The season of just surviving the heat


When Madeleine was a year old and I had just gotten pregnant with John, I quit teaching and started working for Curtis.  I struggled a bit that nine months with who I was now that I longer taught and with crazy, crazy pregnancy hormones.  Many tears were shed.  What had I lost by quitting in teaching?  What was my purpose in life?  What gave me meaning?  Where did all my friends go (work friends in particular who were now on a completely different schedule than myself)?

The season of dying and hibernation.DSCN0062

What a sharp contrast to when I no longer worked.  I scheduled my days, I craved routine because when it was just me and John and Madeleine, there didn’t seem to be a lot of routine.  Monday’s were laundry days.  Thursday was our play date day.  Friday was cleaning day.  Wednesday was grocery day.   I had a schedule for what I would deep clean each Friday, just so I had some schedule.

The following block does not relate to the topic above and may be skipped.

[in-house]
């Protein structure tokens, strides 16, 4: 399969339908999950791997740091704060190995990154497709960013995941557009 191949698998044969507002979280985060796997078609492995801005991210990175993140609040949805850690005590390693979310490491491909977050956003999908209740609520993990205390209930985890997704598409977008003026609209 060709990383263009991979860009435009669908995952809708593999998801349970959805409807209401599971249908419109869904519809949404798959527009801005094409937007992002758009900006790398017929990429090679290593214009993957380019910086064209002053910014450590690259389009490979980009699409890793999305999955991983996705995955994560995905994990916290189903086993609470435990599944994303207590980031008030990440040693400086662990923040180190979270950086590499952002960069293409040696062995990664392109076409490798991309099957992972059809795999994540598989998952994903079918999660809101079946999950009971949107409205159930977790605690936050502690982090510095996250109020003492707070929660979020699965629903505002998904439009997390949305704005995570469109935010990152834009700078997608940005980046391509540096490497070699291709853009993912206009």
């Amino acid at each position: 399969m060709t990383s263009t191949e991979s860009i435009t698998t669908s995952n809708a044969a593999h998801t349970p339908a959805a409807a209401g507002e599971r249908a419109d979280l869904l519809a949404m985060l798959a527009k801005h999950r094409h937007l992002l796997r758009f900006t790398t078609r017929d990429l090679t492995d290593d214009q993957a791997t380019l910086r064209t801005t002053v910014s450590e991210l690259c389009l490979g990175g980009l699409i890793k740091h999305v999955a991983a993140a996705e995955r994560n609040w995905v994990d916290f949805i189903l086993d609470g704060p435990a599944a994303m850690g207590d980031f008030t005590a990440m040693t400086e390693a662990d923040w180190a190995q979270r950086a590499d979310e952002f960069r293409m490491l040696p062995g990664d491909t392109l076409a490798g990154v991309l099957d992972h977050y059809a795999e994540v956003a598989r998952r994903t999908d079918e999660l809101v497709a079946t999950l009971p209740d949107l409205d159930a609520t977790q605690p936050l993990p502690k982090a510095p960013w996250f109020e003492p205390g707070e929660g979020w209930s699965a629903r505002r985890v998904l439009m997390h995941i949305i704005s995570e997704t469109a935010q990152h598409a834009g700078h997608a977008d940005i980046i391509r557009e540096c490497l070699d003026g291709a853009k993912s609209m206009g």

The season of dormancy.


I spent a lot of time those years at home learning.  I read books and books on cooking.  I tackled complex baking projects and cooking projects because I desired to do something with my brain besides watching PBS Kids and trying to answer Madeleine’s constant barrage of questions. “What’s under the road, Mommy?” was asked every.single.time we got into the car.  I started digging deeply into my faith, strengthening my faith practices, learning more about the Bible and Bible history.  I started a food blog and a blog about how many family was growing for my out of state relatives who could only watch my children change from afar.  I started writing here, realizing I may have something to say that others wanted to listen to.

The season of growth.